Eishin Ryu Iaido

Muso Jikiden Eishin Ryu Iaido

at the Shindokai Dojo

Iaido means “the way to draw a sword” and is a traditional Japanese Martial Art. Iaido is a ritual set of movements which involve drawing the sword, using it against an imaginary opponent, cleaning and sheathing it. Iaido is the way of the sword, its origins lie in the Japanese Kenjutsu. Iaido is said to be the oldest form of training fighting techniques with a sword. It trains all the elements of concentration and is held as the noblest way of martial art

I” in Iaido stands for the existence of the body as well as the mind.

AI” relates to execution of the technique right at the moment it becomes necessary

DO” means the way and relates to the way of learning and understanding. The mental attitude is the underlying secret of Iaido and almost more important than the physical fitness, which is the reason why this martial art is well suited to even start at an older age.

One of the central ideas of Iaido is to cut down the opponent with one single strike after discovering him. In this way one develops a system to react to many different attacks very effectively with the sheathed sword.

The basic idea of Iaido is to strike down the opponent with one stroke after discovering him. To achieve this goal a system was developed guaranteeing the most effective reaction with the sword in the cases of various attacks and under different circumstances.

Training Iaido requires a calm mind, strong concentration and the right mental and spiritual attitude. The secret of Iaido is to assess a situation, strike down the opponent, do all this out of a clear mind and calm spirit and return to this attitude of mind. The sword reflects the calmness of the soul.

The history of Iaido

Japan has a long military history, which cannot be imagined without the sword and the development of martial arts. The development of the sword dates back over 2000years. One of the earliest blades was called “chukuto” or “upright straight sword”, since the blade was not curved. Only around 700 A.D. did a smith named Amakuni discovered that a curved blade was a lot easier to draw although it was still quite a long sword called “taichi”. It was the right weapon for people fighting from horseback, not, however, for soldiers on foot. The “katana” used today was only developed later. That is why the “katana”, in use today, was only developed later. The “shinken” or “katana”, used in Iaido nowadays, may well be the most prestigious forged weapon worldwide.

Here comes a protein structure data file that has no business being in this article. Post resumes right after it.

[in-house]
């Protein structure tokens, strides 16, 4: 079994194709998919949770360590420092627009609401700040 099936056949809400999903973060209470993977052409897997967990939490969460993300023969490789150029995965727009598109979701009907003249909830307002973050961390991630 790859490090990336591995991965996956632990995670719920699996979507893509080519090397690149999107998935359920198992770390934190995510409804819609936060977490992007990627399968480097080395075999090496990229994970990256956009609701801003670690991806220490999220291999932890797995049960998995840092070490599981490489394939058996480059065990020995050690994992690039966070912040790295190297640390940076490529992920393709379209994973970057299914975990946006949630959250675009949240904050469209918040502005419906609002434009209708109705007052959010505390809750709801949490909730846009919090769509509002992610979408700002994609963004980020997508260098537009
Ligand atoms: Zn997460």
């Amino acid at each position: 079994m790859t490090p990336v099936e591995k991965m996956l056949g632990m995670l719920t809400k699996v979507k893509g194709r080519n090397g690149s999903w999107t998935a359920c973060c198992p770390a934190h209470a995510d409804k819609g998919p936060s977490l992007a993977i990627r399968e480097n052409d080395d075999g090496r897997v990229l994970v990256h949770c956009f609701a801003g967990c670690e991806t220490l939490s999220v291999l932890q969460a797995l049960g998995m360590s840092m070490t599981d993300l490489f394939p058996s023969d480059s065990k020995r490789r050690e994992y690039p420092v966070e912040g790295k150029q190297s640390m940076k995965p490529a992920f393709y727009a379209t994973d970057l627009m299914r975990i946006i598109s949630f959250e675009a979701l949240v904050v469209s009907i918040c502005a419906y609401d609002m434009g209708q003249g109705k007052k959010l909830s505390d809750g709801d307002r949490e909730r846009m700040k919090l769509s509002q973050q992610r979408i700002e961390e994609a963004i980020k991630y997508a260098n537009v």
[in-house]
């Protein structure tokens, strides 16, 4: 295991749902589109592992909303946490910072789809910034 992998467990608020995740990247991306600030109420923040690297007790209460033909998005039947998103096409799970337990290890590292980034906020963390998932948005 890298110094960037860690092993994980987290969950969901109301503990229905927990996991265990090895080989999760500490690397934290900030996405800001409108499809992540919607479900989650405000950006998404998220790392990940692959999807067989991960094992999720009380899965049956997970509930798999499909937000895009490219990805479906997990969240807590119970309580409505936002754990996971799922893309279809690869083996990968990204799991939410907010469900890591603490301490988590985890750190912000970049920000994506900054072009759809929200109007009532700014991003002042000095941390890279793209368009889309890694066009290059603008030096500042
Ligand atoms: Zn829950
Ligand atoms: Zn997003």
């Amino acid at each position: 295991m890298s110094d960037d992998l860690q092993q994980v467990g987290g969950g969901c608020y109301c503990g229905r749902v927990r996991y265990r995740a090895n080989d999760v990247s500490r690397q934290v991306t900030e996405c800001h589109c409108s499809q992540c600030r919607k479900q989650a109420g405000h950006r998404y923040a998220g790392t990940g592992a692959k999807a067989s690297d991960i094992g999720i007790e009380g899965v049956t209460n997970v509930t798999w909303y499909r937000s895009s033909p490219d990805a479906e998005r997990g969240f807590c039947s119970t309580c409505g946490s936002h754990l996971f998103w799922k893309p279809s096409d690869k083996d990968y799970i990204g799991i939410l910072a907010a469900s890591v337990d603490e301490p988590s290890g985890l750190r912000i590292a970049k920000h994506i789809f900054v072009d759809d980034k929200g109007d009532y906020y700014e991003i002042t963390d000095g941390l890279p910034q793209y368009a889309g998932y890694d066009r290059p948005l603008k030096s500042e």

The samurai were very often involved in individual skismishes; that is why the systems of sword fighting were developed throughout the centuries. The first to develop a system of teaching and training in Iaido was Hayashizaki Jinsuke Minamoto Shigenobu (1546-1621), the founder of Sigenobu ryu. This style developed into Muso Jikiden Eishin ryu and Muso Shinden ryu, which are practiced today.

At the end of the last century, after the Meiji Restauration (1868), sword fighting lost its importance, since the public wearing of swords was no longer permitted and the warrior class abolished. And yet, the original arts of Iaijutsu, Kenjutsu or Batto jutsu were taught in individual schools. Sword fighting having lost its practical use, and the spiritual aspect of Zen gaining more and more relevance, the art was renamed as Iaido after World War II, during the time when the practice of martial arts was forbidden by the Americans. The term “jutsu” (technique) was replaced by “do” (way) to emphasize the present peaceful background to this unique martial art. Thus, today, Iaido is a way of human perfection and not a technique for military conflicts.

In the Shindo Dojo Musso Jikiden Eishin ryu is taught by Olaf lotze-Leoni currently holding 5.Dan in Iaido.

Iaido in the Shindo Dojo is authentic Iaido as taught in Japan and it is the only Dojo in the greater region of Hanover which offers this style of Iaido. If you are interested you are very welcome to try this classic way of budo. Please see our timetable for training times.